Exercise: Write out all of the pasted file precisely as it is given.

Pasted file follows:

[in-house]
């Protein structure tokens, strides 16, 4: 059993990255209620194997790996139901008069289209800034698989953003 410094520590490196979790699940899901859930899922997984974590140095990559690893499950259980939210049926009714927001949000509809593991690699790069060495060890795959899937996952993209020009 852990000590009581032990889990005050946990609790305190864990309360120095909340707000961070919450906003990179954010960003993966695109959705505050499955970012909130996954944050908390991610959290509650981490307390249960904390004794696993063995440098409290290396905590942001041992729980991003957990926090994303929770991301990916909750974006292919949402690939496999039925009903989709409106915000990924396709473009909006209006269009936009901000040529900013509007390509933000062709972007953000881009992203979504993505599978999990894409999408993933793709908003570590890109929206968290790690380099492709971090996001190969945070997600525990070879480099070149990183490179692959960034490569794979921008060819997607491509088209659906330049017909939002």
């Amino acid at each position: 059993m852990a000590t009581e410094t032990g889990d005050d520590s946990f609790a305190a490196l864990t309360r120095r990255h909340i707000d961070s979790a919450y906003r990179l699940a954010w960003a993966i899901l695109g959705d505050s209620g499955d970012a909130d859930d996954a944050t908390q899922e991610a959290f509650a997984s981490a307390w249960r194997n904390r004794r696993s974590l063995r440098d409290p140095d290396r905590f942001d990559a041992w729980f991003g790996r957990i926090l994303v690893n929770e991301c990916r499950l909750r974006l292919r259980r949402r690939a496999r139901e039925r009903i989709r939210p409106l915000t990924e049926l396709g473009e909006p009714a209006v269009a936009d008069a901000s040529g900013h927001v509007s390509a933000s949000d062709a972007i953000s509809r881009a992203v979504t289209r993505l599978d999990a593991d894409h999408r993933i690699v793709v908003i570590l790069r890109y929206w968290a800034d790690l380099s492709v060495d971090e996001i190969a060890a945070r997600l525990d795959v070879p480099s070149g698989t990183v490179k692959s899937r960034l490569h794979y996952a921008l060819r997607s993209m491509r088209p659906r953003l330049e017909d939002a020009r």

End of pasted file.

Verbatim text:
[in-house]
């Protein structure tokens, strides 16, 4: 059993990255209620194997790996139901008069289209800034698989953003 410094520590490196979790699940899901859930899922997984974590140095990559690893499950259980939210049926009714927001949000509809593991690699790069060495060890795959899937996952993209020009 852990000590009581032990889990005050946990609790305190864990309360120095909340707000961070919450906003990179954010960003993966695109959705505050499955970012909130996954944050908390991610959290509650981490307390249960904390004794696993063995440098409290290396905590942001041992729980991003957990926090994303929770991301990916909750974006292919949402690939496999039925009903989709409106915000990924396709473009909006209006269009936009901000040529900013509007390509933000062709972007953000881009992203979504993505599978999990894409999408993933793709908003570590890109929206968290790690380099492709971090996001190969945070997600525990070879480099070149990183490179692959960034490569794979921008060819997607491509088209659906330049017909939002």
């Amino acid at each position: 059993m852990a000590t009581e410094t032990g889990d005050d520590s946990f609790a305190a490196l864990t309360r120095r990255h909340i707000d961070s979790a919450y906003r990179l699940a954010w960003a993966i899901l695109g959705d505050s209620g499955d970012a909130d859930d996954a944050t908390q899922e991610a959290f509650a997984s981490a307390w249960r194997n904390r004794r696993s974590l063995r440098d409290p140095d290396r905590f942001d990559a041992w729980f991003g790996r957990i926090l994303v690893n929770e991301c990916r499950l909750r974006l292919r259980r949402r690939a496999r139901e039925r009903i989709r939210p409106l915000t990924e049926l396709g473009e909006p009714a209006v269009a936009d008069a901000s040529g900013h927001v509007s390509a933000s949000d062709a972007i953000s509809r881009a992203v979504t289209r993505l599978d999990a593991d894409h999408r993933i690699v793709v908003i570590l790069r890109y929206w968290a800034d790690l380099s492709v060495d971090e996001i190969a060890a945070r997600l525990d795959v070879p480099s070149g698989t990183v490179k692959s899937r960034l490569h794979y996952a921008l060819r997607s993209m491509r088209p659906r953003l330049e017909d939002a020009r």